alt text image of a woman with her hand up refusing help

Helping Those Who Won’t Help Themselves

You can’t want something for someone who doesn’t want it for themselves. It doesn’t matter that you can see what they could become, that you see talent being wasted, or that a potential financial gain is being lost. Until they want it for themselves, nothing you do will make a difference.

Some have too little ambition, even though you see the talent. Others have too small a vision for themselves, even though you see what they cannot yet see. Some are lazy, some are fearful, some prefer the role of victim, even though you know they have power they don’t yet recognize.

You can make introductions. You can offer advice and help develop plans. You can spend time coaching and mentoring the individual in whom you see something more, something bigger. But your actions won’t result in anything other than your frustration unless the person you are trying to help decides to exercise their own initiative and take action.

The challenge here isn’t to offer your help providing opportunities, coaching, mentoring, or even doing the work that might help the person who won’t take action on their own. The challenge is in helping them change their mind about what they should want for themselves, about what they are truly capable of, about who they could become.

The only real help you can offer the person in whom you see greater things is to help them change their beliefs, their mindset, their attitude, and their vision. And these are the most difficult areas in which to make a difference. Unless and until they decide to believe something different, and unless they take action on their own, all of your efforts are for naught.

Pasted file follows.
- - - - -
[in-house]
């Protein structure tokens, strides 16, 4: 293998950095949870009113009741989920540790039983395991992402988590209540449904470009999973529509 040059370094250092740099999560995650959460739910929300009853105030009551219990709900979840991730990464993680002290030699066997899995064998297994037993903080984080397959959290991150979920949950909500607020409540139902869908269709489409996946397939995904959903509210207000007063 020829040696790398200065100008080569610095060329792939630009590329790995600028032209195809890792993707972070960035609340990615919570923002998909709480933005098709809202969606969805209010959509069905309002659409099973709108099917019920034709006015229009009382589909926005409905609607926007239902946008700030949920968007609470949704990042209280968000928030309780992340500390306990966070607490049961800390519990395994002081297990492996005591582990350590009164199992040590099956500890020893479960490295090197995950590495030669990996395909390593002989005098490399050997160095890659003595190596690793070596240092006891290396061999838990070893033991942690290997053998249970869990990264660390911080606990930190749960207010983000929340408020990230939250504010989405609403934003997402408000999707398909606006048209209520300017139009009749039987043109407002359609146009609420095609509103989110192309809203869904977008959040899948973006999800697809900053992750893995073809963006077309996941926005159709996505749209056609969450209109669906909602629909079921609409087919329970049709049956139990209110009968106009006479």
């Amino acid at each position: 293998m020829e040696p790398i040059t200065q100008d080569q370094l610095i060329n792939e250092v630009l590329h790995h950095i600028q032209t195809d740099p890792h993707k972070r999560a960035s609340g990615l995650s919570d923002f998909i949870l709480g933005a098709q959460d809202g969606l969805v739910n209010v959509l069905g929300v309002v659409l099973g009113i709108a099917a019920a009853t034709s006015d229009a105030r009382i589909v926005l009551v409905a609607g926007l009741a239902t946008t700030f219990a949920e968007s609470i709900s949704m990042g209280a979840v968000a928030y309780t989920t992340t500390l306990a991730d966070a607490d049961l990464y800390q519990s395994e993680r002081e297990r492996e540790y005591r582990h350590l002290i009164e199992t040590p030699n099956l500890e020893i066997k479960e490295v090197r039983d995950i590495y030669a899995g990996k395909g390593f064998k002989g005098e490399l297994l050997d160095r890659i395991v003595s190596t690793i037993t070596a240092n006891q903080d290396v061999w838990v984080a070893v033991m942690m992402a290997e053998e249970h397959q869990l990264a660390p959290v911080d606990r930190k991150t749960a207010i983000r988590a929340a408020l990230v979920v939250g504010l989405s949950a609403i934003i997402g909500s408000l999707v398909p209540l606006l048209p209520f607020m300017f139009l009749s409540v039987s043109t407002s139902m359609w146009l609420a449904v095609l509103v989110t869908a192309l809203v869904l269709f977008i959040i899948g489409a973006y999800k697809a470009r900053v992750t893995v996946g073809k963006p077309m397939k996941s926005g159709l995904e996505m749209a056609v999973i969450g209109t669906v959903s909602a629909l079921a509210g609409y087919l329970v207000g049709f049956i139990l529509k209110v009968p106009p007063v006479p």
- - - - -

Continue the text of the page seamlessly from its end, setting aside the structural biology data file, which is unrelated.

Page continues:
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  • The Responsive Edge

    Check this out, Anthony!

    What if sales leaders are co-creating in others the very performance problems they wring their hands over? What if they were completely blind to how they are doing this? And what if such leaders were being driven by a *hidden* need that’s more important to them than not only the success of others–but their own effectiveness and happiness?

    Sounds crazy, huh?

    Based on a new discovery in the human sciences by the Arbinger Institute (of which I am neither an employee nor affiliate), cutting-edge sales leaders are now learning how they themselves–more often than not–provoke in others the very problems that keep them up at night. Problems such as “lack of ambition,” “too small a vision,” “lazy,” and “fearful” can all be unwittingly provoked in others by the very person they look to for leadership. Imagine that!

    You have to love their mantra: “Seeing other people as the problem is the problem!”

    Check out Arbinger’s Leadership & Self-Deception: Getting Out of the Box and be blown away.